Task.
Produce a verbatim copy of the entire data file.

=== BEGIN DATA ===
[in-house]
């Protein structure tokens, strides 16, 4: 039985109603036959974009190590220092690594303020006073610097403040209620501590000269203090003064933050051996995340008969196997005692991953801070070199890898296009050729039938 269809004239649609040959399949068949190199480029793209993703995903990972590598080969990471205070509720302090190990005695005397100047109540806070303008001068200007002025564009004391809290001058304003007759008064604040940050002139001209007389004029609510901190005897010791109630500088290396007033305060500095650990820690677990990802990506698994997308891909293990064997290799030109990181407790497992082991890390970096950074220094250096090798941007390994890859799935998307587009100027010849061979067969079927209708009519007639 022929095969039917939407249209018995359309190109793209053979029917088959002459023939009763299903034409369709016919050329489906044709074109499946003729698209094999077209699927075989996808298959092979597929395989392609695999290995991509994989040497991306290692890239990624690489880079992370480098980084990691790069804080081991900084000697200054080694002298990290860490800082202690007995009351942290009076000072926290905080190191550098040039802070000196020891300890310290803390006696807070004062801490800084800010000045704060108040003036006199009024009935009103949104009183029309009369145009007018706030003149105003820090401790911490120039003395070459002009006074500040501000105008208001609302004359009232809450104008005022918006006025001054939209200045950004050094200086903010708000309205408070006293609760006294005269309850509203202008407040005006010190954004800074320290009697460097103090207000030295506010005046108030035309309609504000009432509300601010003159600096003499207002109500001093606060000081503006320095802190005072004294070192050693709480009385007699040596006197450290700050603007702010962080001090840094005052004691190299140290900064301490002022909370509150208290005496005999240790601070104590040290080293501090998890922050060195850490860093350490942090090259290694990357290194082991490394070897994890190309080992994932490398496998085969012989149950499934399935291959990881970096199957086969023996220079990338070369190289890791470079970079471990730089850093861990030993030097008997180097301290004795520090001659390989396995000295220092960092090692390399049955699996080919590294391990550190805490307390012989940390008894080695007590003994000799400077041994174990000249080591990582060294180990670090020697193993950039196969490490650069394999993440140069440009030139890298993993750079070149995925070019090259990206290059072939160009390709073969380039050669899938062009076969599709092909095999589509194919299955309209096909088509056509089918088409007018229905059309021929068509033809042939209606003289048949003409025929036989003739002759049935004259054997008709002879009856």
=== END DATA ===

[in-house]
């Protein structure tokens, strides 16, 4: 039985109603036959974009190590220092690594303020006073610097403040209620501590000269203090003064933050051996995340008969196997005692991953801070070199890898296009050729039938 269809004239649609040959399949068949190199480029793209993703995903990972590598080969990471205070509720302090190990005695005397100047109540806070303008001068200007002025564009004391809290001058304003007759008064604040940050002139001209007389004029609510901190005897010791109630500088290396007033305060500095650990820690677990990802990506698994997308891909293990064997290799030109990181407790497992082991890390970096950074220094250096090798941007390994890859799935998307587009100027010849061979067969079927209708009519007639 022929095969039917939407249209018995359309190109793209053979029917088959002459023939009763299903034409369709016919050329489906044709074109499946003729698209094999077209699927075989996808298959092979597929395989392609695999290995991509994989040497991306290692890239990624690489880079992370480098980084990691790069804080081991900084000697200054080694002298990290860490800082202690007995009351942290009076000072926290905080190191550098040039802070000196020891300890310290803390006696807070004062801490800084800010000045704060108040003036006199009024009935009103949104009183029309009369145009007018706030003149105003820090401790911490120039003395070459002009006074500040501000105008208001609302004359009232809450104008005022918006006025001054939209200045950004050094200086903010708000309205408070006293609760006294005269309850509203202008407040005006010190954004800074320290009697460097103090207000030295506010005046108030035309309609504000009432509300601010003159600096003499207002109500001093606060000081503006320095802190005072004294070192050693709480009385007699040596006197450290700050603007702010962080001090840094005052004691190299140290900064301490002022909370509150208290005496005999240790601070104590040290080293501090998890922050060195850490860093350490942090090259290694990357290194082991490394070897994890190309080992994932490398496998085969012989149950499934399935291959990881970096199957086969023996220079990338070369190289890791470079970079471990730089850093861990030993030097008997180097301290004795520090001659390989396995000295220092960092090692390399049955699996080919590294391990550190805490307390012989940390008894080695007590003994000799400077041994174990000249080591990582060294180990670090020697193993950039196969490490650069394999993440140069440009030139890298993993750079070149995925070019090259990206290059072939160009390709073969380039050669899938062009076969599709092909095999589509194919299955309209096909088509056509089918088409007018229905059309021929068509033809042939209606003289048949003409025929036989003739002759049935004259054997008709002879009856």